Go Back  PPRuNe Forums > Flight Deck Forums > Tech Log
Reload this Page >

FAR 25.25 Minimum Weight

Tech Log The very best in practical technical discussion on the web

FAR 25.25 Minimum Weight

Old 19th Mar 2023, 05:39
  #1 (permalink)  
Thread Starter
 
Join Date: Mar 2005
Location: N/A
Posts: 5,821
Received 341 Likes on 180 Posts
FAR 25.25 Minimum Weight

Wondering why the limit, I can understand gust loads over stressing components, anything else?

FAR 25.25(b) Minimum weight. The minimum weight (the lowest weight at which compliance with each applicable requirement of this part is shown) must be established so that it is not less than -(1) The lowest weight selected by the applicant;

(2) The design minimum weight (the lowest weight at which compliance with each structural loading condition of this part is shown); or

(3) The lowest weight at which compliance with each applicable flight requirement is shown.
megan is offline  
Old 20th Mar 2023, 10:01
  #2 (permalink)  
Moderator
 
Join Date: Apr 2001
Location: various places .....
Posts: 7,167
Received 89 Likes on 60 Posts
Took the liberty of reopening your thread, good sir, missed it first time around.

Others may add additional considerations but the first two contenders which come to mind are

(a) gust responses - the lighter the aircraft the rougher it gets.

(b) Vmca has a problem with reducing weight due to the sideways component of the (reducing) lift vector reducing. One keeps in mind the bank limitation.
john_tullamarine is online now  
Old 21st Mar 2023, 06:04
  #3 (permalink)  
Thread Starter
 
Join Date: Mar 2005
Location: N/A
Posts: 5,821
Received 341 Likes on 180 Posts
Thanks John, I cancelled the post after finding the following link which only seemed to talk about CoG and fuel loading. I thought I was somewhat out of my depth, not knowing the ins and outs of the swept wing brethren. Thought there may have been parallels when I went on a 744 twelve hour scenic, no freight, no bags, just a full load of pax, had to carry two tons of ballast to keep CoG in place.

https://www.pprune.org/archive/index.php/t-361135.html
megan is offline  
Old 21st Mar 2023, 15:34
  #4 (permalink)  
 
Join Date: Apr 2004
Location: Dorset UK
Age: 70
Posts: 1,871
Likes: 0
Received 10 Likes on 7 Posts
The A300-B4 when converted to cargo had a minimum weight that required some ballast or ballast fuel when empty. This we were told was the lowest weight that the aircraft was test flown at and therefore any lower weight was outside the certification envelope.
This limitation meant that when flying from Sharjah to Stansted empty, a fuel stop was required as around 4 tonnes of fuel was ballast. It took a little while to get ops to understand that if we could load some ballast we could do it non-stop.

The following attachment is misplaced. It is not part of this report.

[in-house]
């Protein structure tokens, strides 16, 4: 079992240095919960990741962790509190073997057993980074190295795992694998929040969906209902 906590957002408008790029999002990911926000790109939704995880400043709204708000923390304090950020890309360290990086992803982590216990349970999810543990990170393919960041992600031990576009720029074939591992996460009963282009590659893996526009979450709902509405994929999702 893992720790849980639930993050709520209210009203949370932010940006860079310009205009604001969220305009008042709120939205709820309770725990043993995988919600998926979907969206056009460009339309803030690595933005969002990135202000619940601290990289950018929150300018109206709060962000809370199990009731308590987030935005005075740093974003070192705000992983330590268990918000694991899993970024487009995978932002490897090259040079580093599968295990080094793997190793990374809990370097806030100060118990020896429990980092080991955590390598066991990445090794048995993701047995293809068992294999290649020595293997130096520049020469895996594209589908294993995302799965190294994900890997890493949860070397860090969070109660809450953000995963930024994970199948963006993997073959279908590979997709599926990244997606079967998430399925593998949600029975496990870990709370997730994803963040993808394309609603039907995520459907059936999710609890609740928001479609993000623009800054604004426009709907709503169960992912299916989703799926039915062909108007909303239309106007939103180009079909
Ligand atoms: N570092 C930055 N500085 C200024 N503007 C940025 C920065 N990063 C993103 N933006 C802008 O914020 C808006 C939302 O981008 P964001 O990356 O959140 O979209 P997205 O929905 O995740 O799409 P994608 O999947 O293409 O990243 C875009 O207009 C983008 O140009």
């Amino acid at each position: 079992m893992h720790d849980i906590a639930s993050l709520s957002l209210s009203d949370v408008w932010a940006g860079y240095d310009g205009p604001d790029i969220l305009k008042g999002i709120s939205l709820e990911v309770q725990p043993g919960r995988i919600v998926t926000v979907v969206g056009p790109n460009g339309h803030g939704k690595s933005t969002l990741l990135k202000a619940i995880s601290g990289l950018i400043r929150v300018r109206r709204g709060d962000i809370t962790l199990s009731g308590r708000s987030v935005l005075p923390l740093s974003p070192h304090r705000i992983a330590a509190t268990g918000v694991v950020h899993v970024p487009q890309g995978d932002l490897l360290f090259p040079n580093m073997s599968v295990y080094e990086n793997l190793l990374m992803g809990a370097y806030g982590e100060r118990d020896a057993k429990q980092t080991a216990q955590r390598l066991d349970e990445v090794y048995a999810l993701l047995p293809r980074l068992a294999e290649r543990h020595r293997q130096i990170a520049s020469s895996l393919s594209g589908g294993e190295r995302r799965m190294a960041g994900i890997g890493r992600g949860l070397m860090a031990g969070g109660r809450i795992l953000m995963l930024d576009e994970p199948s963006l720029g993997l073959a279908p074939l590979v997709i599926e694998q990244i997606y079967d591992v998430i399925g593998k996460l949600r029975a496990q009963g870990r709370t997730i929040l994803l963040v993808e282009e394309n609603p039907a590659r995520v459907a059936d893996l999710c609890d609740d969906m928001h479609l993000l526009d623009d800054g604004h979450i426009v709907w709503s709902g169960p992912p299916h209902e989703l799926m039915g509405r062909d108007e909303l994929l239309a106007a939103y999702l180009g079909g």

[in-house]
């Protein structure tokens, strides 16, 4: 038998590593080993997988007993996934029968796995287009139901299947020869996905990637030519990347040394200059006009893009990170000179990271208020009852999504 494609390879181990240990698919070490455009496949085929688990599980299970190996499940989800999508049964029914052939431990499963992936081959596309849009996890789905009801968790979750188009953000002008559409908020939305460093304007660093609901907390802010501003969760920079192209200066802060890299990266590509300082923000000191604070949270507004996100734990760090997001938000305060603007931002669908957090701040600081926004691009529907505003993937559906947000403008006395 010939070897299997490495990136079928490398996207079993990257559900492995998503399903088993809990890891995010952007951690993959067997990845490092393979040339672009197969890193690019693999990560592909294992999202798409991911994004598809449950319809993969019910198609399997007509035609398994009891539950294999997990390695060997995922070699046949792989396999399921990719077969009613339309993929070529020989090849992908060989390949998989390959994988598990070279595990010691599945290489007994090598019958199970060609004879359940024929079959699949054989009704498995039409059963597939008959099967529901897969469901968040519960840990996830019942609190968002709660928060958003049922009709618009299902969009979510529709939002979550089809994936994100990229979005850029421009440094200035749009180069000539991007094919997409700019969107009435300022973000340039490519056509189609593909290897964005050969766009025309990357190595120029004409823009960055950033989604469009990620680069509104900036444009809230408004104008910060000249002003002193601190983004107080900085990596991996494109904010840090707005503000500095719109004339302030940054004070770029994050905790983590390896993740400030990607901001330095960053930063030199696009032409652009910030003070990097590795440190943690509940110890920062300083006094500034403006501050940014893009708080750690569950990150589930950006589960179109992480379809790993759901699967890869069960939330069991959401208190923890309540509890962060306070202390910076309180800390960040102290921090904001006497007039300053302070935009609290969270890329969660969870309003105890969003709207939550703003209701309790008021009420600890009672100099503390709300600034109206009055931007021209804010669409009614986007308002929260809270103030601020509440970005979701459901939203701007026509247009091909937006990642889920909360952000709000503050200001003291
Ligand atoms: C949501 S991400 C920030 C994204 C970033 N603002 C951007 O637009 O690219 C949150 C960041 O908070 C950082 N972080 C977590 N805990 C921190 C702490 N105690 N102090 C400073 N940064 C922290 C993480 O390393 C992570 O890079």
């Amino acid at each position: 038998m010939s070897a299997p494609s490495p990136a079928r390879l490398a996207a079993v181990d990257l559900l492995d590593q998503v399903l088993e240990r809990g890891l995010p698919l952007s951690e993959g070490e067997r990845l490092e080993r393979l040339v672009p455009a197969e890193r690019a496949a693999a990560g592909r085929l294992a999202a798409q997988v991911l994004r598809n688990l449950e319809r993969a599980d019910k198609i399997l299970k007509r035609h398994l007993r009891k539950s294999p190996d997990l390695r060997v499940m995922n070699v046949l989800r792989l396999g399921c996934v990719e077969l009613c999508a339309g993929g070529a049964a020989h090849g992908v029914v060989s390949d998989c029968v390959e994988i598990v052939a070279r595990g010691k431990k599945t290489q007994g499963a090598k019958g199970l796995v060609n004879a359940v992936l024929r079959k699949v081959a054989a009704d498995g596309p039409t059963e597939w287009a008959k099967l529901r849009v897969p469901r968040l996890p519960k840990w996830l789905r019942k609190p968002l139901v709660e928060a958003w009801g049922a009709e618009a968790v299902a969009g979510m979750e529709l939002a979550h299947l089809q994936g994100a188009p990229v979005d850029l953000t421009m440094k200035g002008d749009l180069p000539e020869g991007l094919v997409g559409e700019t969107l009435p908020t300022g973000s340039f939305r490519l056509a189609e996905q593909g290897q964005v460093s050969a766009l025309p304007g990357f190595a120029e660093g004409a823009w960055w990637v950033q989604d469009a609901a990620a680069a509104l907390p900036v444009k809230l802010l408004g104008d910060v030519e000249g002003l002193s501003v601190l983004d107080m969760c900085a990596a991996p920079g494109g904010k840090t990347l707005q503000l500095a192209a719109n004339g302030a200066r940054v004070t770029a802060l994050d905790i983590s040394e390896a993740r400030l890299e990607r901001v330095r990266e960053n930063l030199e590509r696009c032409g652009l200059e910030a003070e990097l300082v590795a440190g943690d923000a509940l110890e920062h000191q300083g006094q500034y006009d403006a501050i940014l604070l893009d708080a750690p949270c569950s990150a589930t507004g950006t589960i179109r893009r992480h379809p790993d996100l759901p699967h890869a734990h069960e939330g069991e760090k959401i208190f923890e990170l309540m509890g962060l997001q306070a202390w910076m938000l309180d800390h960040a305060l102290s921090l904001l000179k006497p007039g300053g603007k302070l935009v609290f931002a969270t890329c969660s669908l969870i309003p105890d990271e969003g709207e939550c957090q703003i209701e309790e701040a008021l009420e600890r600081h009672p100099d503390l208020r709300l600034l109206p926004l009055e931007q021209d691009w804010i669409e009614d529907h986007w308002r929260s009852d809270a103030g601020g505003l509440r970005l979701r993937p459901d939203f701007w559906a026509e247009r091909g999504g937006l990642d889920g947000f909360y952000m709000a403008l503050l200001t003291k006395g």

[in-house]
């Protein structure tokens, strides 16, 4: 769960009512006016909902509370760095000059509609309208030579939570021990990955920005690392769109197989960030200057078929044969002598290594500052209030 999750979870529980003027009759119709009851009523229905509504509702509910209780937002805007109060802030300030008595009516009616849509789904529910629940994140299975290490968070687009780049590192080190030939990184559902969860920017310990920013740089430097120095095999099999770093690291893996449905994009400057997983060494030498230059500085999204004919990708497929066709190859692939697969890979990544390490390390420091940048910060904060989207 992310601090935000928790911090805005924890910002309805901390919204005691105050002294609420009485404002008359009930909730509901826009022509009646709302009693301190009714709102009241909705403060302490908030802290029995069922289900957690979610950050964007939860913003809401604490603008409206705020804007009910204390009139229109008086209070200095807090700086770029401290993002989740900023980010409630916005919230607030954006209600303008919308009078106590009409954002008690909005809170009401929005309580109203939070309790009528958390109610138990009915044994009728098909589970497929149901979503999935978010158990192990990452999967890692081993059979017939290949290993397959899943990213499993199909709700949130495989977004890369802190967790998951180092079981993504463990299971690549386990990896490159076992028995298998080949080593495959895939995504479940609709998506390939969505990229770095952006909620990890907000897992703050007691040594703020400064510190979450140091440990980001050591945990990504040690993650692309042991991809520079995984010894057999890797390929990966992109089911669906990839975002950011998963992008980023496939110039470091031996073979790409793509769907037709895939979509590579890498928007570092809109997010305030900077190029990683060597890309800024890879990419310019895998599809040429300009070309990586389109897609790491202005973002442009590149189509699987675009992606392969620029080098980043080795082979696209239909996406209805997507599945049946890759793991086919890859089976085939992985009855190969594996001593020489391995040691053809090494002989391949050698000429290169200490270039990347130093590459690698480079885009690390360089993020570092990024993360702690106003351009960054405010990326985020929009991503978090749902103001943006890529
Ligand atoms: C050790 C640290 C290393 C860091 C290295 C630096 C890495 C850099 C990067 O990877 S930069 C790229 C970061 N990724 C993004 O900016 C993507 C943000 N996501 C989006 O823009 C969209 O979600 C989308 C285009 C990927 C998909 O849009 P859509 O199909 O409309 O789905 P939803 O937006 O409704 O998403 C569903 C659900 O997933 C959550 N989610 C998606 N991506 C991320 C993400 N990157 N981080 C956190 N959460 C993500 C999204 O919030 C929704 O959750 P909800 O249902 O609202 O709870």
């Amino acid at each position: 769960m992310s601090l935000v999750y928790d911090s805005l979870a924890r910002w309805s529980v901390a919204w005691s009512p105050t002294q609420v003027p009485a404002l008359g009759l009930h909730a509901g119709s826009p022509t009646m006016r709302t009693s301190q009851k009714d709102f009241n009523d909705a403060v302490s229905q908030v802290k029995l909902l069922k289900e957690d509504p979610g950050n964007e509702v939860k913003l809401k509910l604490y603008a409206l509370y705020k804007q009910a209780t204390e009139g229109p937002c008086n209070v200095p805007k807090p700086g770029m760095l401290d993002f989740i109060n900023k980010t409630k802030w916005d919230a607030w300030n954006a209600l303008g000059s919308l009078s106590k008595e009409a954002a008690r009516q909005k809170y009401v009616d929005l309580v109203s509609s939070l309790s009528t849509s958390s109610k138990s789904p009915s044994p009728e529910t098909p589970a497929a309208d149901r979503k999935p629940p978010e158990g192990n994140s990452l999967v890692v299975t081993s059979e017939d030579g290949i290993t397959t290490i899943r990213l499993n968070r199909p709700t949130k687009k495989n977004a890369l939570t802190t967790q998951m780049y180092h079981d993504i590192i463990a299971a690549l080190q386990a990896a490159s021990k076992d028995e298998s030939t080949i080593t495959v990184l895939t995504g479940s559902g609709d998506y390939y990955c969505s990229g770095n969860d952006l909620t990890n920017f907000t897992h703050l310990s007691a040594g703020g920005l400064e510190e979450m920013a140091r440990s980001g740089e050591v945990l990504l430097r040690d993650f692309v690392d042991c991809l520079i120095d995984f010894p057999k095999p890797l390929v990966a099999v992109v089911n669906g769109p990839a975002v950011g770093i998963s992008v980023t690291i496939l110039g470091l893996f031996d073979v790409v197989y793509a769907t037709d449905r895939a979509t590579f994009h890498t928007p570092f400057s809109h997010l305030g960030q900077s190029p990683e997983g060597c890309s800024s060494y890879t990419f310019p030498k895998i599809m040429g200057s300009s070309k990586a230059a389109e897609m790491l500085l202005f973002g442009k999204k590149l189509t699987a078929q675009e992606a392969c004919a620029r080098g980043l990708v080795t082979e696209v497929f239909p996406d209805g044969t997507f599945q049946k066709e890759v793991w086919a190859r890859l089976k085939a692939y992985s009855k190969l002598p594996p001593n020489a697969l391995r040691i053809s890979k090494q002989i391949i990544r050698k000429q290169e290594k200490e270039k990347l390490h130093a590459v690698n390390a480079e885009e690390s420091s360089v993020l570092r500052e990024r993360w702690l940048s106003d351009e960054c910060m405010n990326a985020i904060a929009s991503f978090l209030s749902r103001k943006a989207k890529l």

dixi188 is offline  
Old 22nd Mar 2023, 11:19
  #5 (permalink)  
Moderator
 
Join Date: Apr 2001
Location: various places .....
Posts: 7,167
Received 89 Likes on 60 Posts
The Design Standards (in this case, Part 25, either FAA or EASA) talk a lot about establishing weight limits for which the requirements of the Standards are met. Or, if you prefer, to show compliance with the Standards. To answer the question would need some knowledge of any particular certification program and so on. Not necessarily a simple exercise to establish an answer for any given Type/Model.

It took a little while to get ops to understand that if we could load some ballast we could do it non-stop.

Sometimes you just have to cry a little bit - we can but try .....

Routine loading system restrictions and considerations are in a different basket. For this story, we are concerned with whatever might be the limiting certification design issues ....
john_tullamarine is online now  
Old 22nd Mar 2023, 17:18
  #6 (permalink)  
 
Join Date: Apr 2014
Location: Europe
Age: 32
Posts: 137
Likes: 0
Received 0 Likes on 0 Posts
The CG position is also relevant here.

It's possible that an empty aircraft is at the limit of the acceptable CG range. If the designer were to "allow" an even lower weight, it may have to expand the acceptable CG range and doing so has all sorts of cascading consequences.
Central Scrutinizer is offline  
Old 23rd Mar 2023, 03:27
  #7 (permalink)  
 
Join Date: Nov 2010
Age: 56
Posts: 925
Received 0 Likes on 0 Posts
Originally Posted by Central Scrutinizer
The CG position is also relevant here.

It's possible that an empty aircraft is at the limit of the acceptable CG range. If the designer were to "allow" an even lower weight, it may have to expand the acceptable CG range and doing so has all sorts of cascading consequences.
Fokker 50 needed a few hundred kilos in the back on empty flights. Also, don't see a lot of Zappa fans your age...
hans brinker is offline  
Old 23rd Mar 2023, 11:59
  #8 (permalink)  
 
Join Date: Apr 2014
Location: Europe
Age: 32
Posts: 137
Likes: 0
Received 0 Likes on 0 Posts
Originally Posted by hans brinker
Fokker 50 needed a few hundred kilos in the back on empty flights. Also, don't see a lot of Zappa fans your age...
hehehe, might need to hide my age...
Central Scrutinizer is offline  

Posting Rules
You may not post new threads
You may not post replies
You may not post attachments
You may not edit your posts

BB code is On
Smilies are On
[IMG] code is On
HTML code is Off
Trackbacks are Off
Pingbacks are Off
Refbacks are Off


Thread Tools
Search this Thread

Contact Us - Archive - Advertising - Cookie Policy - Privacy Statement - Terms of Service

Copyright © 2024 MH Sub I, LLC dba Internet Brands. All rights reserved. Use of this site indicates your consent to the Terms of Use.